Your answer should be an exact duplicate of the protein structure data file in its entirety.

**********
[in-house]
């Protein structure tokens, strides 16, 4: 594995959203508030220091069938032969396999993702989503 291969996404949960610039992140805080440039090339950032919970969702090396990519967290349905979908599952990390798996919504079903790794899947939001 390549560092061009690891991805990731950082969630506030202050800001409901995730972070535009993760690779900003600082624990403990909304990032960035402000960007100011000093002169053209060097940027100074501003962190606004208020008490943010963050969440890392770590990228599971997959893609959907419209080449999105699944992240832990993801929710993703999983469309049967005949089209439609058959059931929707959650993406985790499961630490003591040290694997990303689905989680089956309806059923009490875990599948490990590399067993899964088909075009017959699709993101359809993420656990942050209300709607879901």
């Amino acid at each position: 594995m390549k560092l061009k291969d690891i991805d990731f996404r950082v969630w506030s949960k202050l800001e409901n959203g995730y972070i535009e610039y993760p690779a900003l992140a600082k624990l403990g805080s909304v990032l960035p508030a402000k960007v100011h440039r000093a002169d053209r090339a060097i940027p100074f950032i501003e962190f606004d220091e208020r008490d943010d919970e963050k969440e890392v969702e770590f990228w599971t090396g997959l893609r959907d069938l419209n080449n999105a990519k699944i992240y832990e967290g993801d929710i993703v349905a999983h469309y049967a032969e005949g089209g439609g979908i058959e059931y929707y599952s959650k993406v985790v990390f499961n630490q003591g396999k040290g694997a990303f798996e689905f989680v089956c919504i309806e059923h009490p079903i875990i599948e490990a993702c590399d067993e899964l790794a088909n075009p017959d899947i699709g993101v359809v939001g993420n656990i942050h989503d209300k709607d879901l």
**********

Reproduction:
[in-house]
């Protein structure tokens, strides 16, 4: 594995959203508030220091069938032969396999993702989503 291969996404949960610039992140805080440039090339950032919970969702090396990519967290349905979908599952990390798996919504079903790794899947939001 390549560092061009690891991805990731950082969630506030202050800001409901995730972070535009993760690779900003600082624990403990909304990032960035402000960007100011000093002169053209060097940027100074501003962190606004208020008490943010963050969440890392770590990228599971997959893609959907419209080449999105699944992240832990993801929710993703999983469309049967005949089209439609058959059931929707959650993406985790499961630490003591040290694997990303689905989680089956309806059923009490875990599948490990590399067993899964088909075009017959699709993101359809993420656990942050209300709607879901």
């Amino acid at each position: 594995m390549k560092l061009k291969d690891i991805d990731f996404r950082v969630w506030s949960k202050l800001e409901n959203g995730y972070i535009e610039y993760p690779a900003l992140a600082k624990l403990g805080s909304v990032l960035p508030a402000k960007v100011h440039r000093a002169d053209r090339a060097i940027p100074f950032i501003e962190f606004d220091e208020r008490d943010d919970e963050k969440e890392v969702e770590f990228w599971t090396g997959l893609r959907d069938l419209n080449n999105a990519k699944i992240y832990e967290g993801d929710i993703v349905a999983h469309y049967a032969e005949g089209g439609g979908i058959e059931y929707y599952s959650k993406v985790v990390f499961n630490q003591g396999k040290g694997a990303f798996e689905f989680v089956c919504i309806e059923h009490p079903i875990i599948e490990a993702c590399d067993e899964l790794a088909n075009p017959d899947i699709g993101v359809v939001g993420n656990i942050h989503d209300k709607d879901l």